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Wednesday and Saturday are the market days in the center of Lausanne. We returned to Place de la Palud in the morning and found a much different atmosphere to the previous night. Stalls laden with fruit and vegetables lined the cobblestone streets. The ubiquitous currants were particularly impressive as were the glowing cherry tomatoes and a variety of the most desirable wild mushrooms. We combined some purchases with the sandwiches prepared at a sidewalk cafe and watched the city come to life around us.
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Once we'd made a couple of passes through the market we walked through the rest of the pedestrianized center to the Quartier du Flon, a former warehouse area that has been transformed into a small shopping and entertainment district. The cafes and boutiques were rather empty in the morning and of course the bars were closed so there wasn't very much to see. We would have been better off exploring the Flon on the previous evening.
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We went back to the center to climb the Escaliers du Marché, the antiquated covered staircase that leads to the top of La Cité. A row of colorful and elegant townhouses ascended the hill adjacent to the stairs. At the top a pedestrian tunnel passes under the main road and emerges at the foot of the Cathédrale Notre-Dame de Lausanne. As with many of Switzerland's cathedrals, Notre Dame was converted into a Protestant church after the Reformation and much of the internal adornment was removed or destroyed by the Bernese. The massiveness of the structure is emphasized by the tight space the cathedral occupies at the summit of La Cité. From the walls around the square we could see the southern part of the city all the way to Ouchy and Lake Geneva.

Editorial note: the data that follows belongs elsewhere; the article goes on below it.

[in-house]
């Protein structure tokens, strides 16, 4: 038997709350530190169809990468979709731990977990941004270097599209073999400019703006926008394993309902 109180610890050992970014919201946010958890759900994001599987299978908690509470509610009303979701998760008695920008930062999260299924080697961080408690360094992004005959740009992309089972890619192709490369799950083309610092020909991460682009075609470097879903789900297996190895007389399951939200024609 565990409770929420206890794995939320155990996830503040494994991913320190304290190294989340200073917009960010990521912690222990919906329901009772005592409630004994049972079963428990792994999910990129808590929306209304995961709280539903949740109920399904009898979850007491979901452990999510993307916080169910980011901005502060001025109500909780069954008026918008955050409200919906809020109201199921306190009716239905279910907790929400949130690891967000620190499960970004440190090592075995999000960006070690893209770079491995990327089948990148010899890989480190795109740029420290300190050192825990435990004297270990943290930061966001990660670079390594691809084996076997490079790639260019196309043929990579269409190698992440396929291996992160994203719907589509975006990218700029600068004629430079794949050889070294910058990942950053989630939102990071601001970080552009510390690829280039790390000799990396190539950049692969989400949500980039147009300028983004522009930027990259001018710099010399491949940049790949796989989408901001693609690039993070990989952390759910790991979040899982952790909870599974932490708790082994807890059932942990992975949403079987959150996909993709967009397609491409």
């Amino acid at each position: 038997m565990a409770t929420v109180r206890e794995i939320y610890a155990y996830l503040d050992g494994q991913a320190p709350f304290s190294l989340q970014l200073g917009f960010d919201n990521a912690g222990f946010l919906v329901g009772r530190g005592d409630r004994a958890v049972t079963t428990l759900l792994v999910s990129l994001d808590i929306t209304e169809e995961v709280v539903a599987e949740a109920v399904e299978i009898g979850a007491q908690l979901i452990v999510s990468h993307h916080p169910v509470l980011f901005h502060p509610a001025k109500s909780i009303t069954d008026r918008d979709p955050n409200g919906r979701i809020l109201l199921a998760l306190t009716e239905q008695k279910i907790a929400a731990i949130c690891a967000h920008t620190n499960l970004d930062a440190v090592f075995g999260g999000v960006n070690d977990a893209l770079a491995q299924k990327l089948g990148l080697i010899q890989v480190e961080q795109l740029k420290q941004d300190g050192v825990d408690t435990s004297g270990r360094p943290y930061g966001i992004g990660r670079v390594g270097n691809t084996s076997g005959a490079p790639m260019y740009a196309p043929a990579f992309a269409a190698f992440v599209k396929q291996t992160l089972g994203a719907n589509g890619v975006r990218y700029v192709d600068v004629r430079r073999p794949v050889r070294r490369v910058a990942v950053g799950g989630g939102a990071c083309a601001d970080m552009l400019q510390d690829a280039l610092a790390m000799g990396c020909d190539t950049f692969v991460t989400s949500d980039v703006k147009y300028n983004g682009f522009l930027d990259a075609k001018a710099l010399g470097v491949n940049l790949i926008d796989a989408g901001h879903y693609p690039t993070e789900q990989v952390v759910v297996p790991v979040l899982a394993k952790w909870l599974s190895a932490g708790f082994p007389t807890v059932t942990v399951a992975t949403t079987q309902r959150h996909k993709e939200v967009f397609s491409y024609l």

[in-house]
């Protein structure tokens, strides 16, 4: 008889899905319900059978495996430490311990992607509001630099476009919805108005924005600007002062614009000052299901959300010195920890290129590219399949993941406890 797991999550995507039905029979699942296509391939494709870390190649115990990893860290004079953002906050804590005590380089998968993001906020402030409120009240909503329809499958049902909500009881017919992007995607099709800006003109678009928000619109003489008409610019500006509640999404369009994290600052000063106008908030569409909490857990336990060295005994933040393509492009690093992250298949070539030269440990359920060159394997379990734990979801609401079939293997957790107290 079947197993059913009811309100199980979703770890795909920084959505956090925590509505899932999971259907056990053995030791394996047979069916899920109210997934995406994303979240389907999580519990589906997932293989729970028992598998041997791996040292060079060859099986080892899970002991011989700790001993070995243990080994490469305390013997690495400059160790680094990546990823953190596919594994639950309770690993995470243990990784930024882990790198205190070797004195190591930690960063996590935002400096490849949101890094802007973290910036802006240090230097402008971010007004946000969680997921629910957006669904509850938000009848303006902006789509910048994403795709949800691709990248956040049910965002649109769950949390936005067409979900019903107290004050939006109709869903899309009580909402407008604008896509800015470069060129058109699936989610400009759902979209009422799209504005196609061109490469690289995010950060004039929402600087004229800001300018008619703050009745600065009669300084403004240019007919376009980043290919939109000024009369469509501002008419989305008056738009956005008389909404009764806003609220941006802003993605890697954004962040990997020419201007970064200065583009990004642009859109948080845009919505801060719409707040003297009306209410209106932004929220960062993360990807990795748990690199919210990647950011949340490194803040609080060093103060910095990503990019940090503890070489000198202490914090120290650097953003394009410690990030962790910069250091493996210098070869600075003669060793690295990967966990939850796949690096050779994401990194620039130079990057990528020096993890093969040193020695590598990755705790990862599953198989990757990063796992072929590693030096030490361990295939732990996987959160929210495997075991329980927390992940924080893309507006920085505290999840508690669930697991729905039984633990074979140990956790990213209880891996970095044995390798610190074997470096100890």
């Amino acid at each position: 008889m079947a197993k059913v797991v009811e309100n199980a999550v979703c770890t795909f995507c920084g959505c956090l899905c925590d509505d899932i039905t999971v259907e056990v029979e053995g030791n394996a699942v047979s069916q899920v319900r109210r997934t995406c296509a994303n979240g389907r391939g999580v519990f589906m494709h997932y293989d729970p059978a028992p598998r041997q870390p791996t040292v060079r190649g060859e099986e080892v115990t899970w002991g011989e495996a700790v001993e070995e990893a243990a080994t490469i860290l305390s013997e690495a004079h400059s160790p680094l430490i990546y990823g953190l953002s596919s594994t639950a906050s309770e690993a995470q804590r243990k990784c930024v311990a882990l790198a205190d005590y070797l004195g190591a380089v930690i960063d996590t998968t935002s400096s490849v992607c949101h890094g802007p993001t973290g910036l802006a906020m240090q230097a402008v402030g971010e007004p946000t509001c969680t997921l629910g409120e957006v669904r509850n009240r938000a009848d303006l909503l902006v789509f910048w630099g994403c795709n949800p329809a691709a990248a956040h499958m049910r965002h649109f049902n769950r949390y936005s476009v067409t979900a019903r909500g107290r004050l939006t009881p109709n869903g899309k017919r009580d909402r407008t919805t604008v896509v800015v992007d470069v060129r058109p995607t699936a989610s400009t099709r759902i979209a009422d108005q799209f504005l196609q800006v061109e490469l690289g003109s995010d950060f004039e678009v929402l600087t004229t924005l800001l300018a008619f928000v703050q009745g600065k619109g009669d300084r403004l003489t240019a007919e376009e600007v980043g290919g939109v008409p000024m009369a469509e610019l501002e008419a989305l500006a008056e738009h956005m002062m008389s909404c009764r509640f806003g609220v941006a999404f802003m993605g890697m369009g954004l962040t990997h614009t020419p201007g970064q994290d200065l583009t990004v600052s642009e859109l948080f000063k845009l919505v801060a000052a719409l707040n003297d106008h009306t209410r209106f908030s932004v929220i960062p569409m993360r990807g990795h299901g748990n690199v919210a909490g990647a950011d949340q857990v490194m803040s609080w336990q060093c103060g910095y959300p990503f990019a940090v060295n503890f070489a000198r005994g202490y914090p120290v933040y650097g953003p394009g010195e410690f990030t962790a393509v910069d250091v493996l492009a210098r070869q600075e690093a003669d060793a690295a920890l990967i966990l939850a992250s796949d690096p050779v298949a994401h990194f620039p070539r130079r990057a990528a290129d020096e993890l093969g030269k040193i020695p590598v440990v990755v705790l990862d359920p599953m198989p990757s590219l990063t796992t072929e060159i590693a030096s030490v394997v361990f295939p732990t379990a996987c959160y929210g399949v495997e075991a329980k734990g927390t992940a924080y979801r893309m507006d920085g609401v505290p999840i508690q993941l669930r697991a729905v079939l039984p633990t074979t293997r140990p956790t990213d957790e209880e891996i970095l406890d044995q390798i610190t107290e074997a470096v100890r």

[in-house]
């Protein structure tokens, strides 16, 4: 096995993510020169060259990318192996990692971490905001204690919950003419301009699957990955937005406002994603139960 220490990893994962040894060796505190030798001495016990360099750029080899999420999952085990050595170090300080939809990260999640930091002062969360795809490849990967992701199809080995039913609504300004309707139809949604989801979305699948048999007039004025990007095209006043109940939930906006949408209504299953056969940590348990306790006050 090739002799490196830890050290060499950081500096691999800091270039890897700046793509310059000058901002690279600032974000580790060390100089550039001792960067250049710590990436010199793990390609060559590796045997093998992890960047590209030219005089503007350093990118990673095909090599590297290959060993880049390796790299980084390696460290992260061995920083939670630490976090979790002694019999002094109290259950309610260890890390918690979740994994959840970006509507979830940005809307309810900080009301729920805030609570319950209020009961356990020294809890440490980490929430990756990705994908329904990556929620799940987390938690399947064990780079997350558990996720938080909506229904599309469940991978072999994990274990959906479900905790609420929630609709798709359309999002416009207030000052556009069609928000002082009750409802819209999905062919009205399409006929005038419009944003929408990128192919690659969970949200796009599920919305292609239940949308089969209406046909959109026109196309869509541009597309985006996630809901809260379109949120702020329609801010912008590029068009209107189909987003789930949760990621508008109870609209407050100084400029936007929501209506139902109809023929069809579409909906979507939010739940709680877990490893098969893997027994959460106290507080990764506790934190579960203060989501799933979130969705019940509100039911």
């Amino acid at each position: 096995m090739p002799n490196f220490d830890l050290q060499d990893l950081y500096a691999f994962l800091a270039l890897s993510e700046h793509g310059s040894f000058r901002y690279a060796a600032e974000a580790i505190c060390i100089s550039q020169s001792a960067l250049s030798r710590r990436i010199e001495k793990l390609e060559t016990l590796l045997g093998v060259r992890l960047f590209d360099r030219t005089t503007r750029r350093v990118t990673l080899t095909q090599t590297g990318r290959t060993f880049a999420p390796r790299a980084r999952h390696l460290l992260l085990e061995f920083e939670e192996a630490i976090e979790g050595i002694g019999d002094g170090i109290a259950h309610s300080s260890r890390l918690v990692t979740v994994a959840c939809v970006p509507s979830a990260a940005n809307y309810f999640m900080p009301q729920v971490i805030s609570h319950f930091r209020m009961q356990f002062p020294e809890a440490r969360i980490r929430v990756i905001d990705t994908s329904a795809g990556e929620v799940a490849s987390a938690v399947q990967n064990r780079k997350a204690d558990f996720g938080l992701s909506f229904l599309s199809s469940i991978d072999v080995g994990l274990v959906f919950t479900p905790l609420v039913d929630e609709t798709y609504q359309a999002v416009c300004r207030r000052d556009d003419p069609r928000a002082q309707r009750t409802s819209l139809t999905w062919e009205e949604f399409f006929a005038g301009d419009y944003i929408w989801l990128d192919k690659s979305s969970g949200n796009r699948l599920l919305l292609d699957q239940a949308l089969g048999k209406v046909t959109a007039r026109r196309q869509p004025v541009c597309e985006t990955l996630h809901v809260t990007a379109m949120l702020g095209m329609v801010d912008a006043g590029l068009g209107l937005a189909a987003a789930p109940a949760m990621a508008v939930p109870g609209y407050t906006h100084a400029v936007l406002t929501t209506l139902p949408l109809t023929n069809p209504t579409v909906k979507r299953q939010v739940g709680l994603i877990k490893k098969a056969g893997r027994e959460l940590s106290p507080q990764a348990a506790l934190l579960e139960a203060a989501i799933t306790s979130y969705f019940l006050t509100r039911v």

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Between La Cité and Flon we had passed a beautiful food market in the basement of the Globus department store. Before leaving the center we decided to take a closer look and found a remarkable layout of gourmet edibles. The store was nearly empty and the staff inside rushed to give us concierge service. They were very proud of the array of tropical fruits which was impressive for Switzerland but the prices were eye-watering and the offerings weren't as exotic to us as they may have been to the locals. We were more interested in the bakery and the cheese counter and regretted we had already filled our stomachs at the market earlier. We made a mental note to check for a similar store in Geneva the next day.
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It's hard to compare cities but we had found Lausanne to be even more atmospheric and authentic than Bern. We could easily have spent another day exploring the maze of pedestrian streets in La Cité without feeling like the majority of people around us were other tourists. Unlike the old towns of Zurich and Bern, the center of Lausanne felt alive and occupied rather than something that had been preserved. Nevertheless our itinerary was locked in and we had no choice but to depart. We had one final stop in Lausanne before heading east around Lake Geneva. The Sauvabelin Tower is an unusual structure that occupies a small hill in the city park of the same name. Although the wooden tower looks almost medieval it was constructed just twenty years ago. After a couple of false starts we located the short trail from the parking area that led to the tower. After ascending the thirty-five meter wooden tower by a wide spiral staircase we found an observation deck with views over the entire metropolitan area of Lausanne and the hills on the opposite side of the lake. I imagine on a clear day one could have seen as far as the Alps.
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Posted by zzlangerhans 11:52 Archived in Switzerland Tagged road_trip family family_travel travel_blog lake_geneva tony_friedman family_travel_blog Comments (0)